Klee created this painting the same year he had finally been discharged from military service in the First World War. He settled in Munich and, for the first time, was intent on painting only in oil. Therein, plant and garden motifs played an important role. Klee gave his works poetic, enigmatic titles that went well with his playful painting style. He used them to steer the viewers’ perception of his art into a certain direction. In this case, the thistle hovering above the mysterious building as a symbol of Christ’s suffering is reminiscent of medieval art – which Klee had studied in much detail.
Since 2001, the Städel Museum has systematically been researching the provenance of all objects that were acquired during the National Socialist period, or that changed owners or could have changed owners during those years. The basis for this research is the “Washington Declaration”, also known as the “Washington Conference Principles”, formulated at the 1998 “Conference on Holocaust-Era Assets” and the subsequent “Joint Declaration”.
The provenance information is based on the sources researched at the time they were published digitally. However, this information can change at any time when new sources are discovered. Provenance research is therefore a continuous process and one that is updated at regular intervals.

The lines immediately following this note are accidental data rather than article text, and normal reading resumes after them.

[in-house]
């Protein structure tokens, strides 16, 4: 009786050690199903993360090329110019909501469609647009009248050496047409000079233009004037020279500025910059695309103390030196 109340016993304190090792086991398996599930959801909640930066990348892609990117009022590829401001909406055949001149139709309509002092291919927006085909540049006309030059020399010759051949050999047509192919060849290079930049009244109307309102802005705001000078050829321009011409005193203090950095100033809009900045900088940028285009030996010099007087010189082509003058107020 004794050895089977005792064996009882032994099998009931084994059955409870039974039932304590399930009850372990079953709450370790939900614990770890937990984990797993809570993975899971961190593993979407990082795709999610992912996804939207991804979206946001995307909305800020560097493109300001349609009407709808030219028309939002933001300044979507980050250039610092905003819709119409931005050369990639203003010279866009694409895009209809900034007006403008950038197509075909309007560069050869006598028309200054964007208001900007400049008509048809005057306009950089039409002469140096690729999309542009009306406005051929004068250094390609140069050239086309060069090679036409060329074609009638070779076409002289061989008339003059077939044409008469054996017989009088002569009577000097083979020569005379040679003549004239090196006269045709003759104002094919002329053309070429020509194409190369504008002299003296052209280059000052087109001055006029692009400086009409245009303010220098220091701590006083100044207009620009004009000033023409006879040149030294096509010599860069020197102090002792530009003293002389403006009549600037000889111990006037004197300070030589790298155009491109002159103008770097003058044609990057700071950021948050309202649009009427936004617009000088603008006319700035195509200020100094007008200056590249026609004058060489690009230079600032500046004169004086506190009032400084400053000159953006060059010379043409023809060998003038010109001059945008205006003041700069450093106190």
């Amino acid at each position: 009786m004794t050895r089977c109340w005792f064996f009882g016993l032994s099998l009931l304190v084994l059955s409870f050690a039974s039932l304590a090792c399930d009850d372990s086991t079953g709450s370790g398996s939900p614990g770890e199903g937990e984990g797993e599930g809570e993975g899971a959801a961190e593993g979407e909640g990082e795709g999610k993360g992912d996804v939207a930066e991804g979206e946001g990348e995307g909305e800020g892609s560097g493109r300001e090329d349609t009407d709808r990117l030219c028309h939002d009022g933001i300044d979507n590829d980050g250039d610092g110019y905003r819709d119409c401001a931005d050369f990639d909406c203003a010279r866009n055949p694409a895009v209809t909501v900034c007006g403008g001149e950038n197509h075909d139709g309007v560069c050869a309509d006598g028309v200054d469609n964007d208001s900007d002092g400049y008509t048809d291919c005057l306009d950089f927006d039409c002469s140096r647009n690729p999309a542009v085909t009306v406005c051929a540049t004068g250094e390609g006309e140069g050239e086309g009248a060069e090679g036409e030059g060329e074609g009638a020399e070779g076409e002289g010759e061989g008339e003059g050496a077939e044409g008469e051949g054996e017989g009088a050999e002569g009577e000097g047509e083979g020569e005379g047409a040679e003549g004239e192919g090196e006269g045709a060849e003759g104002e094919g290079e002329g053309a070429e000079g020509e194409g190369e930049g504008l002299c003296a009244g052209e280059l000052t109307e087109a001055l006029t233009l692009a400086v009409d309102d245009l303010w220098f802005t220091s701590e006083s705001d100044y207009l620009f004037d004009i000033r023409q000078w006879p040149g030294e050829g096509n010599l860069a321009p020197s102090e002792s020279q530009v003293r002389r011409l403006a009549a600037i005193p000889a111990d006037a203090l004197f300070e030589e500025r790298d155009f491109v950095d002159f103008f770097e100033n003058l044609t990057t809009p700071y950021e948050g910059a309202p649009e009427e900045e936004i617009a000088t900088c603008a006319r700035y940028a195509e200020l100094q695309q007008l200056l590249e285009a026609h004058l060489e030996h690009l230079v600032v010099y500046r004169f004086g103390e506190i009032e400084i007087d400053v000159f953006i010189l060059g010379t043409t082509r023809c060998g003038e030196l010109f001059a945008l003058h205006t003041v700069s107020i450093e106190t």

Ideally, the provenance information documents an object’s origins from the time it was created until the date when it found its way into the collection. It contains the following details, provided they are known:
The successive ownership records are separated from each other by a semicolon.
Gaps in the record of a provenance are indicated by the placeholder “…”. Unsupported information is listed in square brackets.
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Art-technology findings and/or documentation regarding conservation and restoration are available for this work. If interested, please contact .